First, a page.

on January 10, 2012
During the summer of 1991, "Designing Women" was riding high in the Nielsens with its biggest ratings ever due to all the publicity the show was receiving in the tabloids after the dismissal of Delta Burke. After much speculation about her successor, it was revealed that Julia Duffy (having recently come off a 7-season stint as spoiled Stephanie on "Newhart") would be her replacement. At the time the producers were quoted as saying "There are very few actresses who can play spoiled, stuffy characters without making you hate them...and Julia Duffy is one of those few". That statement was spot-on and viewers had their hopes as high as the Thomasons that the show would continue to enchant audiences. "Saturday Night Live" alumna Jan Hooks would be taking over for Jean Smart, who's departure was so overshadowed by Delta's, it practically slipped under everyone's radar and was hardly mentioned.
The hour-long season-premiere on September 16, 1991 titled "The Big Desk" generated such buzz it brought in viewers by the millions and was only bested by the season-premiere of lead-in "Murphy Brown". The episode was brilliantly-written to introduce the two new characters as well as send-off Jean Smart, whose promises to return for guest spots never materialized.
Thank God for Shout Factory! I was worried they would stop after Season 5 but bless their little hearts, they have come through with the Season I have been waiting for most of all. With Pam Norris still producing, the vibe is very similar to Season 5 despite the cast changes. Although some of the writing is a little weaker in spots, the delivery and comic timing of all the actresses is impeccable, and I found myself laughing out loud many times over the course of these 23 episodes.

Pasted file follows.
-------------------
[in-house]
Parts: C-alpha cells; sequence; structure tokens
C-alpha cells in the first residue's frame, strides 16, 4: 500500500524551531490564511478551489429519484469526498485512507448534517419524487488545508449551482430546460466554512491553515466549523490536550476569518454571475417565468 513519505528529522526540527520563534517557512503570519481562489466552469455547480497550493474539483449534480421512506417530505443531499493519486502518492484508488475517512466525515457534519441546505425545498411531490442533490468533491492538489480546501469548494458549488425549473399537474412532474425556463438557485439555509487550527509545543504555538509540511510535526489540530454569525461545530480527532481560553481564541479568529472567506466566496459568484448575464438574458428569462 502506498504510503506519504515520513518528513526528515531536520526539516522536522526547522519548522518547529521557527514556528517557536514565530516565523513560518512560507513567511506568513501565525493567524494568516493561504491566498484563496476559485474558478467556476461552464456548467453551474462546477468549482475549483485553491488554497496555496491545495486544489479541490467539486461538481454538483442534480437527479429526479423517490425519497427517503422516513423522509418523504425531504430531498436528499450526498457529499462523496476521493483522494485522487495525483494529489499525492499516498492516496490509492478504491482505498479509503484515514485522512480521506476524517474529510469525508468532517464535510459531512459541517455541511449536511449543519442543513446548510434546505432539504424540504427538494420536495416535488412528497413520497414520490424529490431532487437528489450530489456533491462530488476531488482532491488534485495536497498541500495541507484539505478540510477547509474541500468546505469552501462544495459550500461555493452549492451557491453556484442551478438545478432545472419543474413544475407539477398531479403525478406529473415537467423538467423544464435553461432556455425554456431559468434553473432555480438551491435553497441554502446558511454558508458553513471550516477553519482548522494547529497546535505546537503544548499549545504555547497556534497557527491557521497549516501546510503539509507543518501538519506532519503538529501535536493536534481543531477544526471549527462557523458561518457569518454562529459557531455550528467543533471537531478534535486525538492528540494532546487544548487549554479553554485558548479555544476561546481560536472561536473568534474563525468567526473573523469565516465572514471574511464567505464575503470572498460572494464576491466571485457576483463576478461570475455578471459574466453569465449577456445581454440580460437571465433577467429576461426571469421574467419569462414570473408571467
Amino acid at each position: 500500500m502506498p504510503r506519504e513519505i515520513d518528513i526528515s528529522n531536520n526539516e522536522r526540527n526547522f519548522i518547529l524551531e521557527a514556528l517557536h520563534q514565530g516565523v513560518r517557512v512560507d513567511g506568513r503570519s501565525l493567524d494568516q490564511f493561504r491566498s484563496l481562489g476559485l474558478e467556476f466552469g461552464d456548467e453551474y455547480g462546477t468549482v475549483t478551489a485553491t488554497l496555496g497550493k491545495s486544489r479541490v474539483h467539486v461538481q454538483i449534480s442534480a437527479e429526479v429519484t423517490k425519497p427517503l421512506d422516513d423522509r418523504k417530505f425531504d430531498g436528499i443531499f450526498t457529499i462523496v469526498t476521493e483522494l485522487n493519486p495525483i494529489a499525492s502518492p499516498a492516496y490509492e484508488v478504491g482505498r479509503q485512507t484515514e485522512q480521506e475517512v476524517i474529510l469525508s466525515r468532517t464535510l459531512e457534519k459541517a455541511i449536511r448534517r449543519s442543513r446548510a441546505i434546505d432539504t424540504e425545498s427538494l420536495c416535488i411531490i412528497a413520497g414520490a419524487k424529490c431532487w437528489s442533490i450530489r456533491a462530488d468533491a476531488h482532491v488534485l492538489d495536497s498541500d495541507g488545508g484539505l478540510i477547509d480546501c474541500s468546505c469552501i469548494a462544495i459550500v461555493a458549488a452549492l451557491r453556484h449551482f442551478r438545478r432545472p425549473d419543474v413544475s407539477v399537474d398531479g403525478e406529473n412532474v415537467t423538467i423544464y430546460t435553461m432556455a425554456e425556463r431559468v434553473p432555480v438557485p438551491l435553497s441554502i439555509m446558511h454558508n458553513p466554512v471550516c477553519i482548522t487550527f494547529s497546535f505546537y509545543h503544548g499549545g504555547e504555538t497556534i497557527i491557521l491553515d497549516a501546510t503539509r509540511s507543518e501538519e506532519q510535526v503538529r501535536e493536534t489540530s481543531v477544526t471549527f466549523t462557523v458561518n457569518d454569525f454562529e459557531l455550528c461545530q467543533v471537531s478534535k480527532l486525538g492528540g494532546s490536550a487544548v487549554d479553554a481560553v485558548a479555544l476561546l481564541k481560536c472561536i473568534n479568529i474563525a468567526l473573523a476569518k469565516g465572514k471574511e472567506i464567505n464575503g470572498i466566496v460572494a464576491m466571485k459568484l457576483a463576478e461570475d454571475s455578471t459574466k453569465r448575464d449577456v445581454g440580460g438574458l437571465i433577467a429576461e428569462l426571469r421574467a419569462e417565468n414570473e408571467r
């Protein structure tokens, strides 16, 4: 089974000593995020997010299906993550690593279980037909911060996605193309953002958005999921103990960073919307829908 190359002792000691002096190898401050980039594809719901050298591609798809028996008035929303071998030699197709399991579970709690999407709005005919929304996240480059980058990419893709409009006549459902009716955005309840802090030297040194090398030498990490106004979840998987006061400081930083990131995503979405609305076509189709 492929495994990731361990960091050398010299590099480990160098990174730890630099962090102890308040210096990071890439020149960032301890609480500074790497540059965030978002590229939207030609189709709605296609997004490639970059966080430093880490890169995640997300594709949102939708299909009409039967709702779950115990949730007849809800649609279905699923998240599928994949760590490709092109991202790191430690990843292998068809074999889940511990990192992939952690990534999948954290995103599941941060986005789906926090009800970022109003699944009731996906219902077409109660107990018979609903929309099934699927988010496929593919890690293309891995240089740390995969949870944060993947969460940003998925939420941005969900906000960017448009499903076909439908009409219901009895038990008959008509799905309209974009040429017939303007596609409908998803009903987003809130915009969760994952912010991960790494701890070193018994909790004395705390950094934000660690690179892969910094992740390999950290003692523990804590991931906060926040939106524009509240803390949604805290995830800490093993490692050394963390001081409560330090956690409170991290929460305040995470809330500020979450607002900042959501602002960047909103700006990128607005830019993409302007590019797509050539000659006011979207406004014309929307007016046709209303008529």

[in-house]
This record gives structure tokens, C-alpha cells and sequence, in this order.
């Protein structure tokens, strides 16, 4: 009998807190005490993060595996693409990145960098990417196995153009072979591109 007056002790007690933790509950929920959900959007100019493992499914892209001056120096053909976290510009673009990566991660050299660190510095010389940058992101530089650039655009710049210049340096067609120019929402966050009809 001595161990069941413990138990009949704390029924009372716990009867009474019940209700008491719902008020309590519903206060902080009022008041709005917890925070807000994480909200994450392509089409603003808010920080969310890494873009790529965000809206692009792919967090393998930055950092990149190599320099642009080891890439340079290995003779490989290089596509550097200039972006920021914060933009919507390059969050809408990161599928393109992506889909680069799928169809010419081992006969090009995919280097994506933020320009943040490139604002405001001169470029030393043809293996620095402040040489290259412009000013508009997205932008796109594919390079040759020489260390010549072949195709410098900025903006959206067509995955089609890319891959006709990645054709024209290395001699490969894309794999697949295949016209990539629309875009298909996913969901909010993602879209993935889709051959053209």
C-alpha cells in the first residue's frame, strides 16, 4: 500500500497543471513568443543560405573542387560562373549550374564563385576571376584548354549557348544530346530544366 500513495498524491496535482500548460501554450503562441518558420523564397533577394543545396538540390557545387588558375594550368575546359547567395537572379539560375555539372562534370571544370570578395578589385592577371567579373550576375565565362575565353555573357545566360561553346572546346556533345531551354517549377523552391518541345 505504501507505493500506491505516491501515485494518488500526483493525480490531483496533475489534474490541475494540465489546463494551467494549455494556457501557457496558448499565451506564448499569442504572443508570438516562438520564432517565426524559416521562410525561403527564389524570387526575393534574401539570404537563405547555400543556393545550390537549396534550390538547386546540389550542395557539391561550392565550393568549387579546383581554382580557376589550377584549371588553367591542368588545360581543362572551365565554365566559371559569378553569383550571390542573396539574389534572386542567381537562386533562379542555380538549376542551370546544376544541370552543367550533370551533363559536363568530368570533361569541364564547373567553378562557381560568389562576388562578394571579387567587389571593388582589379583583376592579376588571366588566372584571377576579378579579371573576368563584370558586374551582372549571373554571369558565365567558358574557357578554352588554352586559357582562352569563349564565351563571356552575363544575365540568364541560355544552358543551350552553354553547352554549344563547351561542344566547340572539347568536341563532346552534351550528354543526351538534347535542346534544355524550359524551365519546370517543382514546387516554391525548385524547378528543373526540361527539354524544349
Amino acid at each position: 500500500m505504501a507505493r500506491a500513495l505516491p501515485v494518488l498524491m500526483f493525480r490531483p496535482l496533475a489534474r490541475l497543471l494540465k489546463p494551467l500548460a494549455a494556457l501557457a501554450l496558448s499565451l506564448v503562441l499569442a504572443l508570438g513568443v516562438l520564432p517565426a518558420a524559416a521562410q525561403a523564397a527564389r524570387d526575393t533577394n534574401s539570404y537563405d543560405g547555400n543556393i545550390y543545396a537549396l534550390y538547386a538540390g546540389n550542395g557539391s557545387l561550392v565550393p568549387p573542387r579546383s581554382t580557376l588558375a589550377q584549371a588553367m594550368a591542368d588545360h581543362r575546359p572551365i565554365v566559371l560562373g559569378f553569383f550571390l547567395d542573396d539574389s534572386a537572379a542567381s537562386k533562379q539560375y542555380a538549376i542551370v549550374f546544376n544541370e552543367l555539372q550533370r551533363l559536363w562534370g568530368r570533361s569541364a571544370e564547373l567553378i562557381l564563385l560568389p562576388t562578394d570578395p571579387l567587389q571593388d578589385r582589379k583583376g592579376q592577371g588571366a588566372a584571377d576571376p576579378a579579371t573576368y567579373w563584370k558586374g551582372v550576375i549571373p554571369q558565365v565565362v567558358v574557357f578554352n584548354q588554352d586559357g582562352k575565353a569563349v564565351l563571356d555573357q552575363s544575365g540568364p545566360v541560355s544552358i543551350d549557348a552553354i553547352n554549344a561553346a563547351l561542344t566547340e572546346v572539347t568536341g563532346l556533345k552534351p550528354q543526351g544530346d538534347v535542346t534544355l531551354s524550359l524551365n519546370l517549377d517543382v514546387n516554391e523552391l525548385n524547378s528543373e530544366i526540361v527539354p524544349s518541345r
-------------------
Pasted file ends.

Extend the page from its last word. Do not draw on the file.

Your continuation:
Julia Duffy does her best with a difficult role. The writers basically painted themselves into a corner by giving cousin Allison Sugarbaker the dreaded Obnoxious Personality Disorder then expecting Duffy to win over audiences. Jan Hooks had a much easier time of it as the naive, sometimes unknowingly tactless Carlene. But if nothing else, Bernice (Alice Ghostley) gets more screen time than ever this season and begins bellowing her signature song at Anthony every opportunity she gets ("Black Man, Black Man...Wherrrrre did you come from?").
Some of the best episodes this season include "All About Odes to Atlanta" where Carlene enters a singing contest and acquires a needy groupie named Heather; "Mamed" has Anthony casting Julia as Auntie Mame in a community theatre production that features a hilarious guest spot by Gretchen Wyler; Anthony's infamous former cellmate T. Tommy Reed takes a shine to Allison when the ladies partake in a prison outreach program in "Last Tango In Atlanta"; Jackee appears as Anthony's new squeeze, sassy Vanessa Chamberlain in "Shades of Vanessa"; and "The Strange Case of Clarence (Thomas) and Anita (Hill)" though now dated--features what may be the fastest reaction to current events a scripted TV show ever managed to pull off.
I'm nitpicking and don't mean to sound like an ingrate, but to die-hard fans, the cover art looks a little odd since it features Season 1 shots of Carter and Potts mixed in with Sixth Season shots of Duffy and Hooks. But I'm so glad Shout is delivering the goods with one of my favorite seasons, I'll forgive them!